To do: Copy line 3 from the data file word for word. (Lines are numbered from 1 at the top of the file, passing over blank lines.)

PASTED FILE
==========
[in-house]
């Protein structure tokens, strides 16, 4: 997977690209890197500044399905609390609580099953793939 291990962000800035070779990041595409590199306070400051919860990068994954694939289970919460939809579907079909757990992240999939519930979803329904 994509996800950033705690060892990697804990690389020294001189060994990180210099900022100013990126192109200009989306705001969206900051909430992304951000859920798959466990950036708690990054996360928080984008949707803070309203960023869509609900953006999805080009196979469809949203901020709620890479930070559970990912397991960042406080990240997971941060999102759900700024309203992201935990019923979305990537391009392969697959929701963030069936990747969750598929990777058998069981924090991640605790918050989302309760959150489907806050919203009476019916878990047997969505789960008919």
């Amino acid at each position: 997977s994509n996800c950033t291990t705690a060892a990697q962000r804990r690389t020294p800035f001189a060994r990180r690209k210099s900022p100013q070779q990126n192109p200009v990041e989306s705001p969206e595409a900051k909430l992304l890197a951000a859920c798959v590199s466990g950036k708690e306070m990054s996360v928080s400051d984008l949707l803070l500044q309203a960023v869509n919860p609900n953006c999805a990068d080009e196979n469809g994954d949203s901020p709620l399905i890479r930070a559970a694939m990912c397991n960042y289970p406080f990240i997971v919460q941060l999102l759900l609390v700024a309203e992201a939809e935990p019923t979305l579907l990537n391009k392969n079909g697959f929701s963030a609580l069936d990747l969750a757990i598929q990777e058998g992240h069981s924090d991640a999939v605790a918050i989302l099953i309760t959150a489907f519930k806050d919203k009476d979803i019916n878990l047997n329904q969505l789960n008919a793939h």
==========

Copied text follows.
């Amino acid at each position: 997977s994509n996800c950033t291990t705690a060892a990697q962000r804990r690389t020294p800035f001189a060994r990180r690209k210099s900022p100013q070779q990126n192109p200009v990041e989306s705001p969206e595409a900051k909430l992304l890197a951000a859920c798959v590199s466990g950036k708690e306070m990054s996360v928080s400051d984008l949707l803070l500044q309203a960023v869509n919860p609900n953006c999805a990068d080009e196979n469809g994954d949203s901020p709620l399905i890479r930070a559970a694939m990912c397991n960042y289970p406080f990240i997971v919460q941060l999102l759900l609390v700024a309203e992201a939809e935990p019923t979305l579907l990537n391009k392969n079909g697959f929701s963030a609580l069936d990747l969750a757990i598929q990777e058998g992240h069981s924090d991640a999939v605790a918050i989302l099953i309760t959150a489907f519930k806050d919203k009476d979803i019916n878990l047997n329904q969505l789960n008919a793939h």